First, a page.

The word deciduous was added to my vocabulary and my life experience. It means the shedding of something at a particular time of year or stage of growth, and refers to that which is not permanent, but transitory. Perhaps it is most often used to describe the type of tree that loses its leaves in the autumn months when the chlorophyll that gives the leaves their green color is pulled back towards the stem, and foliage everywhere flames in a dazzling display of red, orange and yellow hues before dropping to the ground to be kicked around, raked up, jumped in and burned.

I've always thought the beauty of the season was in that brief but glorious visual display. Yet I think God actually prefers the bare stems that are left behind, which I have always so scorned. And here's why...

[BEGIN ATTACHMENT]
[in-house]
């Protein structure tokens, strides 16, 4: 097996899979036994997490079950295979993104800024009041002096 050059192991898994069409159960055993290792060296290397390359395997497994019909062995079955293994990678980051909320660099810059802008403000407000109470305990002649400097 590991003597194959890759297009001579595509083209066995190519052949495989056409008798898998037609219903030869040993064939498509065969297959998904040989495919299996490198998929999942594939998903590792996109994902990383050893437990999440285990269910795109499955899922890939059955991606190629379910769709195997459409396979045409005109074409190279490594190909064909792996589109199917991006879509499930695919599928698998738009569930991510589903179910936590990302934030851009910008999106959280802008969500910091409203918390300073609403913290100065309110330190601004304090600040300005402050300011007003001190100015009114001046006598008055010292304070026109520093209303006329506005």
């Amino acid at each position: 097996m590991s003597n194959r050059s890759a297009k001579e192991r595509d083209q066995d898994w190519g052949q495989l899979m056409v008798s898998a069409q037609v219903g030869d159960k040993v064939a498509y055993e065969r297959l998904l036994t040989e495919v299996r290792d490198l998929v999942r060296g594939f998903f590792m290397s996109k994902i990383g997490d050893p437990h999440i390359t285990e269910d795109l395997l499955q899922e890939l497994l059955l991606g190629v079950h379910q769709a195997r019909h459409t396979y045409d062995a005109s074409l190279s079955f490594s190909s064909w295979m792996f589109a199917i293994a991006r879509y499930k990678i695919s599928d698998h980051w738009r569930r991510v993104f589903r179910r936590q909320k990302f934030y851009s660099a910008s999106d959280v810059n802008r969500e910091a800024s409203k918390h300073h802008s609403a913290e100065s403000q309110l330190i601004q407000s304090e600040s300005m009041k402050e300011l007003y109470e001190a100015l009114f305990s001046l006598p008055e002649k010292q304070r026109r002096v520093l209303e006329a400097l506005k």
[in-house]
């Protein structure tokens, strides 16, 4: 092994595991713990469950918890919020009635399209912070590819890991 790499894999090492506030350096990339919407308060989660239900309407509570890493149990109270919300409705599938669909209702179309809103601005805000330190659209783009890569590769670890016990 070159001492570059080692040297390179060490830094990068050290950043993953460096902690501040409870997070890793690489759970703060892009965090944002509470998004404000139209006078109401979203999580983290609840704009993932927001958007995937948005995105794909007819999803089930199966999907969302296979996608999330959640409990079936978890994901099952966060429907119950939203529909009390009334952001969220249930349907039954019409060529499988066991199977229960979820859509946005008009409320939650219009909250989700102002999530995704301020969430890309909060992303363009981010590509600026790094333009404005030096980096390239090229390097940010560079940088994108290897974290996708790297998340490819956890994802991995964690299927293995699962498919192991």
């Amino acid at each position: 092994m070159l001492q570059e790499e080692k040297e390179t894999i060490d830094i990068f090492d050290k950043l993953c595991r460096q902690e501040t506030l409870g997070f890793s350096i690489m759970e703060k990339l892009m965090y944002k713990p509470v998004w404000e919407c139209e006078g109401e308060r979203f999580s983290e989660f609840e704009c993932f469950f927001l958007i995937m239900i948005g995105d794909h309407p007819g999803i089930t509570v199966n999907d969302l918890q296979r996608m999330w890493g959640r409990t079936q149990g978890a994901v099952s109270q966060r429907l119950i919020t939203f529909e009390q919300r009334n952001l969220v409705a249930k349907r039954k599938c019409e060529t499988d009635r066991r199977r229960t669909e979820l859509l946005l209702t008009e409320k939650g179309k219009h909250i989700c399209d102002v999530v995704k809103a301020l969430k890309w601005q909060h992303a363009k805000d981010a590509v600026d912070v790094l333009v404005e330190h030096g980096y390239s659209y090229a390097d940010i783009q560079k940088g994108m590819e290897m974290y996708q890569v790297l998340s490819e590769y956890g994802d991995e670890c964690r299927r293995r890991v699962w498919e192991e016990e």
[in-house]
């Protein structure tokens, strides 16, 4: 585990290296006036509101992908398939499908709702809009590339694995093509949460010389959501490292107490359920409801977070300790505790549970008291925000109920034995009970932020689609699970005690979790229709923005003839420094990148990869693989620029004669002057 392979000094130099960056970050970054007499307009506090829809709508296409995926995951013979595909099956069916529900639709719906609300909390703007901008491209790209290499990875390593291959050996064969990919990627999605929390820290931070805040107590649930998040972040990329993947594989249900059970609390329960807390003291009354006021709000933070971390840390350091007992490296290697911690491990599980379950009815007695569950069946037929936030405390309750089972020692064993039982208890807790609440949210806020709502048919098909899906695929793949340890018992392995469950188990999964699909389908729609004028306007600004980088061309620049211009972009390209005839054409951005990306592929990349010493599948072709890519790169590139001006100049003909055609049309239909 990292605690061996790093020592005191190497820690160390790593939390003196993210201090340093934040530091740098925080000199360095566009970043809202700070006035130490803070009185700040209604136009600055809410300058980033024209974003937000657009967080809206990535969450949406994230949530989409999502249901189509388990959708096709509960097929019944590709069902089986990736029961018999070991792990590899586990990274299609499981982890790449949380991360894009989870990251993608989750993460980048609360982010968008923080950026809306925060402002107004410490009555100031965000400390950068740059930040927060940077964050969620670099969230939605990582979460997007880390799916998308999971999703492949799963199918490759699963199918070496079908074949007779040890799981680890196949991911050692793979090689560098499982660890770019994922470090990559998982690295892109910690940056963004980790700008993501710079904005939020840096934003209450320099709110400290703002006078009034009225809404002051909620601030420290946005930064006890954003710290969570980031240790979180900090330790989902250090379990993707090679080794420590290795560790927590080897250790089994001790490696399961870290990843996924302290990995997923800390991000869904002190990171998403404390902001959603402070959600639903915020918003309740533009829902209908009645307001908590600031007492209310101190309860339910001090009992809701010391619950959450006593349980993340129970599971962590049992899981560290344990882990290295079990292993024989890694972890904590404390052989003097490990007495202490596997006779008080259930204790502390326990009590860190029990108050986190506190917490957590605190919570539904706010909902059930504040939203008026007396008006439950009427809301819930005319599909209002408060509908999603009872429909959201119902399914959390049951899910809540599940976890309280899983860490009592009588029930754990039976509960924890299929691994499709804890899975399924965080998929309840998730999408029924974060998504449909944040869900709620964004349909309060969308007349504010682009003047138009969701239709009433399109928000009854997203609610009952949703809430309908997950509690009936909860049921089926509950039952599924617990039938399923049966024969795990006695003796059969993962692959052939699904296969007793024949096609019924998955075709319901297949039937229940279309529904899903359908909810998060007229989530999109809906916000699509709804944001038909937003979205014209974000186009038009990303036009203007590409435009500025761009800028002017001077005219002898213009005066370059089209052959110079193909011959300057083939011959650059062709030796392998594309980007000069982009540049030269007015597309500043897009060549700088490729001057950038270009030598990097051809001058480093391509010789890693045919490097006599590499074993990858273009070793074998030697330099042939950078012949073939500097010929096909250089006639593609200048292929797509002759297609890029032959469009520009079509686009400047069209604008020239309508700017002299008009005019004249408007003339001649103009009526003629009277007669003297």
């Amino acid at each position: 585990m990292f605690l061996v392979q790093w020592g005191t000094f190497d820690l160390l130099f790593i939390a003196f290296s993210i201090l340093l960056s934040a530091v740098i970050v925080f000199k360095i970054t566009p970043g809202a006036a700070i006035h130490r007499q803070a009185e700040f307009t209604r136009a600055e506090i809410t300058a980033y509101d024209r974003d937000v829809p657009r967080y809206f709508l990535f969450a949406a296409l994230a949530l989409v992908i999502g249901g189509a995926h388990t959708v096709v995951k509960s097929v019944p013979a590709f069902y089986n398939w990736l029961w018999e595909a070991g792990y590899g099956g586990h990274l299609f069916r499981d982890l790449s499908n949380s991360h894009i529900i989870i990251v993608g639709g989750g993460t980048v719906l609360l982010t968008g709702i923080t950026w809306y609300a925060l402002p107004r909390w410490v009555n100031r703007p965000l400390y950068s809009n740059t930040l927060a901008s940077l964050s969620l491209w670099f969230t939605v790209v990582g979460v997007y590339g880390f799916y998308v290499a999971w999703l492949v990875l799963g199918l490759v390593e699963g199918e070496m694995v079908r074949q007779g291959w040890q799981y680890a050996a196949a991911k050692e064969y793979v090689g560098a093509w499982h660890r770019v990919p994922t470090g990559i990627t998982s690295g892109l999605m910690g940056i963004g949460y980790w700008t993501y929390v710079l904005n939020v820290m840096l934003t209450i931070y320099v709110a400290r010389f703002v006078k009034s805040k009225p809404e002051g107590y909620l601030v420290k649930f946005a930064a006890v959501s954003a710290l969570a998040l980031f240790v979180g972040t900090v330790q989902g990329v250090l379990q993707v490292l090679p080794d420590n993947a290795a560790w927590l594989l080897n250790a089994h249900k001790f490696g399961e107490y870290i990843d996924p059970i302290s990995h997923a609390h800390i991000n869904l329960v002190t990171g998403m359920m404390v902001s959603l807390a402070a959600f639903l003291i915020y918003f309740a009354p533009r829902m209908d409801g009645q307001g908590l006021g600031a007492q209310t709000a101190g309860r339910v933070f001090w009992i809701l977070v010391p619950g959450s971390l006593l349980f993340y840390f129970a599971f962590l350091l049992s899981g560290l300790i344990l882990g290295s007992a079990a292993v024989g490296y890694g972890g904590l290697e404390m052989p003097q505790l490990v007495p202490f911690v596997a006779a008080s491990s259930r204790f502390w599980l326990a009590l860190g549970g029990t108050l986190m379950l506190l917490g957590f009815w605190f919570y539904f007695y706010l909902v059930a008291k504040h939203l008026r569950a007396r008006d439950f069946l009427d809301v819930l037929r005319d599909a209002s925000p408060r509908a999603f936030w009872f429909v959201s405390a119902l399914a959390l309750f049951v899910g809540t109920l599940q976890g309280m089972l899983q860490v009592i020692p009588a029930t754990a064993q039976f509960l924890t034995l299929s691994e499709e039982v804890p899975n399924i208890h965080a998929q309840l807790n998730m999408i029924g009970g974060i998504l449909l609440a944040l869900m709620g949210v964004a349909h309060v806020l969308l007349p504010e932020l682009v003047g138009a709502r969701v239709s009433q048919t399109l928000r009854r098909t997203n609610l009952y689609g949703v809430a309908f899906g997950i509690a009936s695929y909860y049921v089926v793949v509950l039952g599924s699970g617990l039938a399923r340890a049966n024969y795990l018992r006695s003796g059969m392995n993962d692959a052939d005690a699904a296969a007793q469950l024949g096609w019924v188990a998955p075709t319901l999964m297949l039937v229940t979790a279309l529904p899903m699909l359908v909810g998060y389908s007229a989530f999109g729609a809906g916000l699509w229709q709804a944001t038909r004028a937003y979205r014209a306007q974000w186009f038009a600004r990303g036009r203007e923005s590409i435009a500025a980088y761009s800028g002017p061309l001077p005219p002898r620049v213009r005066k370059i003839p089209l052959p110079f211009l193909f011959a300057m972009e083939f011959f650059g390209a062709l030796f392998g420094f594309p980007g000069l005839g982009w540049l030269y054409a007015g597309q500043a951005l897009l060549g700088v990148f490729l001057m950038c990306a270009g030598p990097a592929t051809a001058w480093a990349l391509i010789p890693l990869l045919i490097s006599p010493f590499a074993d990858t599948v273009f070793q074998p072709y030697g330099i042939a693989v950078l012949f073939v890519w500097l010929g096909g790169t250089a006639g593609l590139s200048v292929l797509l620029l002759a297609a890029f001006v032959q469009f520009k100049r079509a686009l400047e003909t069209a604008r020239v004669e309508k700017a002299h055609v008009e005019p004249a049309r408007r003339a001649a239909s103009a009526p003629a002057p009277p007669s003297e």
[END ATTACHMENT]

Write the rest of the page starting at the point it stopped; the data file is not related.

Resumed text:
What if we picture the leaves as worries in our lives, concerns that bud innocently enough in the springtime of each developing situation? These leafy agitations grow as they are fed by the time and attention we devote to them as the days pass, until the sheer number and size of them about our lives is so great that when we look up, they obscure our view of the Son and we live in the shadow of their control.

God never intended us to be weighed down with worry and distress. And the good news is that we don't have to wait for a certain time of year to change our thinking and be done with all that. He took the mental and physical burden of all our problems and literally “lashed” them on His own back, that they wouldn’t trouble us any longer. Now we are as free to let them fly away as a tree unleashes a free-fall of spent foliage in a good gust of wind.